Time frame will vary depending on how many treatment cycles it takes to get pregnant. If no pregnancy occurs, study participation will likely be about 4 months.

Secondary Outcome Measures :
  1. Ovulation [ Time Frame: Cycle day 22-24 ]
    If ovulation does not occur during the first treatment cycle, subject will be withdrawn from study.

Information from the National Library of Medicine

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Ages Eligible for Study:   18 Years to 36 Years   (Adult)
Sexes Eligible for Study:   Female
Accepts Healthy Volunteers:   No

Inclusion Criteria:

  1. Women aged 18 to 36
  2. BMI > 19 & < 40
  3. PCOS diagnosis as evidenced by:

Oligo- and/or anovulation (< 6 cycles per year) and one of the following:

  • Clinical and/or biochemical signs of hyperandrogenism
  • Polycystic ovaries and exclusion of other aetiologies (congenital adrenal hyperplasias, androgen-secreting tumors, Cushing's syndrome)

Exclusion Criteria:

  1. Use of ovulation induction agents within the past 6 months
  2. Positive pregnancy test before taking study medications
  3. History or current thromboembolic disorder
  4. Coronary artery disease such as heart attack or stroke
  5. Tobacco use or history within the past 6 months
  6. History of pelvic inflammatory disease and tubal factor infertility
  7. Congenital adrenal hyperplasia
  8. Diabetes Mellitus

    • Any subject on Metformin must "wash out" for 30 days prior to screening
  9. History of endometriosis
  10. Known male factor infertility

Information from the National Library of Medicine

To learn more about this study, you or your doctor may contact the study research staff using the contact information provided by the sponsor.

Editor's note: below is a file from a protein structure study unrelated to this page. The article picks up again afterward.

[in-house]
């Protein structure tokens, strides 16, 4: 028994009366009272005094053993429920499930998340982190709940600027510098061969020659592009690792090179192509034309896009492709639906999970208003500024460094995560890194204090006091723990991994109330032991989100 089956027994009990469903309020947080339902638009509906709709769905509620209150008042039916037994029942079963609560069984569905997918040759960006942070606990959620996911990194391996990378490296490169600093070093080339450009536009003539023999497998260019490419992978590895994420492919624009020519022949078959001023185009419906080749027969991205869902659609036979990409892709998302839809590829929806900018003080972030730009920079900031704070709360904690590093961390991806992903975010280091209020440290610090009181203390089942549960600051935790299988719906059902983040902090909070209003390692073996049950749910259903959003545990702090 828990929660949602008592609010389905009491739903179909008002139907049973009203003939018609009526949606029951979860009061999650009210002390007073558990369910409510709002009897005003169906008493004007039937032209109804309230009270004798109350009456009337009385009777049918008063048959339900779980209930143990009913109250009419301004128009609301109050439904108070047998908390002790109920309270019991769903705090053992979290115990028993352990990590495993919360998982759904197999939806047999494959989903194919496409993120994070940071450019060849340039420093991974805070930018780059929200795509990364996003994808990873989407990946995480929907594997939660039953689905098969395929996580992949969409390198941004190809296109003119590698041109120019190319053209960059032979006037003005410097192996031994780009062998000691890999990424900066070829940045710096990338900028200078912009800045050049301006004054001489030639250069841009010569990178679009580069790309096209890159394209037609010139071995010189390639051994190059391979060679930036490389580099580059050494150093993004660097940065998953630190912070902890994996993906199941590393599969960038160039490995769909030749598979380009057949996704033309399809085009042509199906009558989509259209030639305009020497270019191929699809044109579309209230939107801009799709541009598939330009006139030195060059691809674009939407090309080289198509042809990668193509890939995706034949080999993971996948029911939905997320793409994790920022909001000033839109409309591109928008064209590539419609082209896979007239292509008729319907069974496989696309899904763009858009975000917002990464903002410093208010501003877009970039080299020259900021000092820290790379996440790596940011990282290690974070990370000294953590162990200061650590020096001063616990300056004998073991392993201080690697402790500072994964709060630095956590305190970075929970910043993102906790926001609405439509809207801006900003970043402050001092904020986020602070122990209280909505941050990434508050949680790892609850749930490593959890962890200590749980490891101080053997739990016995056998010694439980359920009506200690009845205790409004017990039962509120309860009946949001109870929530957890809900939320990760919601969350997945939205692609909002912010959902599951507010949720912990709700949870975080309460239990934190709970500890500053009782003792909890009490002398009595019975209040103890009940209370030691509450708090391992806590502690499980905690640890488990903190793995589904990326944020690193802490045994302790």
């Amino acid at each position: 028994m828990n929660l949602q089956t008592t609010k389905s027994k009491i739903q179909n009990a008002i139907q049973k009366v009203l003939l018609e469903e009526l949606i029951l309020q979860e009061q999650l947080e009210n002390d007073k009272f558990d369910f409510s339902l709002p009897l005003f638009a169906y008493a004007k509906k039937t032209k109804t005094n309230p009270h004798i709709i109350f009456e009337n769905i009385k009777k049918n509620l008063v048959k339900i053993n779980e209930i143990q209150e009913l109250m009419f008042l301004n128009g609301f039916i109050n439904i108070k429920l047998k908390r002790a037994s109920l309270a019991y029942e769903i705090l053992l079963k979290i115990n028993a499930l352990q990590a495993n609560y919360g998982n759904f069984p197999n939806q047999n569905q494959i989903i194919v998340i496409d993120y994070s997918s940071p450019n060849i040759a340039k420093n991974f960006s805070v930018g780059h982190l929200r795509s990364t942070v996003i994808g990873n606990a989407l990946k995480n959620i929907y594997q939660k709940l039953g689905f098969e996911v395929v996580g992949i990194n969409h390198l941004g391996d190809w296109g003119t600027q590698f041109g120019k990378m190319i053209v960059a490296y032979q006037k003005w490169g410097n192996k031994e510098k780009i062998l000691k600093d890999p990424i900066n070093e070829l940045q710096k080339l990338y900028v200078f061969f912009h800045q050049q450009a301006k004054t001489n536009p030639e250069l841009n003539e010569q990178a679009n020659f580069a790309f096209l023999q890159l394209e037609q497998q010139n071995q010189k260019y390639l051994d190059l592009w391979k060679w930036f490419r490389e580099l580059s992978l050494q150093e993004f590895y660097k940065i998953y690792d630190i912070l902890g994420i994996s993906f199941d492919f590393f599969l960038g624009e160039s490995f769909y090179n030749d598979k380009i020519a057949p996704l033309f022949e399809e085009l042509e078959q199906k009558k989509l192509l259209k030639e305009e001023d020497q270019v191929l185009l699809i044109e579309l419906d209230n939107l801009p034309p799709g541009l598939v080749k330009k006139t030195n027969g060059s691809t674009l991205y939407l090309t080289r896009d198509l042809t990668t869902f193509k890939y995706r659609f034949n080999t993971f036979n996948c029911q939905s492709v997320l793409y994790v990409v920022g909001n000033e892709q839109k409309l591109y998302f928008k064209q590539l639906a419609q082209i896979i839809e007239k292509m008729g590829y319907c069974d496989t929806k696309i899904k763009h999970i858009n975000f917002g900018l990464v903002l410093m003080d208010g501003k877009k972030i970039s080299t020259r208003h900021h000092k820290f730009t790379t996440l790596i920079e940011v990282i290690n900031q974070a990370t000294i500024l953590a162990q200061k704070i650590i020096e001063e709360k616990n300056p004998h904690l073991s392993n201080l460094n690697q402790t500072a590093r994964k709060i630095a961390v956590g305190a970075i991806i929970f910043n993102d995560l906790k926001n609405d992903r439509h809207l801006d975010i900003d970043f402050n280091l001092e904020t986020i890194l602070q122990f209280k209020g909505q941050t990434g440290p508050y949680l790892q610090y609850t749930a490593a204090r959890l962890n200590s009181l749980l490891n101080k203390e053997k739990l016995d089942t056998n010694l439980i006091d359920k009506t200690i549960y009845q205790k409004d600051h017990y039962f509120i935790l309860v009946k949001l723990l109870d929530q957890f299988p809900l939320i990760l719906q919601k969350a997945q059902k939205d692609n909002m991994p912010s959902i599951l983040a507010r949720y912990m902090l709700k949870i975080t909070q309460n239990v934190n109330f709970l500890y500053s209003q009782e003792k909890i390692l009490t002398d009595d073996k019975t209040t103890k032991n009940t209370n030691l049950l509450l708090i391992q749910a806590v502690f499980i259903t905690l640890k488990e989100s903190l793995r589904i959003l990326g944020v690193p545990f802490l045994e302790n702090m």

Please refer to this study by its identifier (NCT number): NCT01607320

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United States, South Carolina
Greenville Hospital System
Greenville, South Carolina, United States, 29605
Sponsors and Collaborators
Bruce Lessey
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Principal Investigator: Bruce A. Lessey, MD, PhD Greenville Hospital System
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Responsible Party: Bruce Lessey, MD, PhD. and Professor of Clinical Obstetrics & Gynecology, Dept of OB/GYN, Prisma Health-Upstate Identifier: NCT01607320    
Other Study ID Numbers: 9469
First Posted: May 30, 2012    Key Record Dates
Results First Posted: June 1, 2015
Last Update Posted: September 20, 2018
Last Verified: August 2018
Keywords provided by Bruce Lessey, Prisma Health-Upstate:
Additional relevant MeSH terms:
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Polycystic Ovary Syndrome
Pathologic Processes
Ovarian Cysts
Ovarian Diseases
Adnexal Diseases
Gonadal Disorders
Endocrine System Diseases
Raloxifene Hydrochloride
Medroxyprogesterone Acetate
Estrogen Antagonists
Hormone Antagonists
Hormones, Hormone Substitutes, and Hormone Antagonists
Physiological Effects of Drugs
Fertility Agents, Female
Fertility Agents
Reproductive Control Agents
Selective Estrogen Receptor Modulators
Estrogen Receptor Modulators
Bone Density Conservation Agents
Contraceptive Agents, Hormonal
Contraceptive Agents
Contraceptive Agents, Female
Contraceptive Agents, Male
Antineoplastic Agents, Hormonal